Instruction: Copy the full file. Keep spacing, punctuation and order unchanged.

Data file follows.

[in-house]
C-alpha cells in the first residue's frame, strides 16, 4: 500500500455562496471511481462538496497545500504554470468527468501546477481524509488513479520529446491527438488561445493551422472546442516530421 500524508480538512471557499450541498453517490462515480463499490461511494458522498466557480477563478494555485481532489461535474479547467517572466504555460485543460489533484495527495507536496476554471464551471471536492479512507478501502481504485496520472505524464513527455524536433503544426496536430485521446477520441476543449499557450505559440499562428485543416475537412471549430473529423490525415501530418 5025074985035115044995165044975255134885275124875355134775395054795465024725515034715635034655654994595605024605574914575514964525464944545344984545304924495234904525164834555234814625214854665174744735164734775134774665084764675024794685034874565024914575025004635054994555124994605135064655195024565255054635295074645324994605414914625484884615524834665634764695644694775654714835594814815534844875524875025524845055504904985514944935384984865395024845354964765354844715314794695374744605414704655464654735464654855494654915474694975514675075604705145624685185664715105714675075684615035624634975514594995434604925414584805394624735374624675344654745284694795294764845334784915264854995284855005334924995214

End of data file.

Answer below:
[in-house]
C-alpha cells in the first residue's frame, strides 16, 4: 500500500455562496471511481462538496497545500504554470468527468501546477481524509488513479520529446491527438488561445493551422472546442516530421 500524508480538512471557499450541498453517490462515480463499490461511494458522498466557480477563478494555485481532489461535474479547467517572466504555460485543460489533484495527495507536496476554471464551471471536492479512507478501502481504485496520472505524464513527455524536433503544426496536430485521446477520441476543449499557450505559440499562428485543416475537412471549430473529423490525415501530418 5025074985035115044995165044975255134885275124875355134775395054795465024725515034715635034655654994595605024605574914575514964525464944545344984545304924495234904525164834555234814625214854665174744735164734775134774665084764675024794685034874565024914575025004635054994555124994605135064655195024565255054635295074645324994605414914625484884615524834665634764695644694775654714835594814815534844875524875025524845055504904985514944935384984865395024845354964765354844715314794695374744605414704655464654735464654855494654915474694975514675075604705145624685185664715105714675075684615035624634975514594995434604925414584805394624735374624675344654745284694795294764845334784915264854995284855005334924995214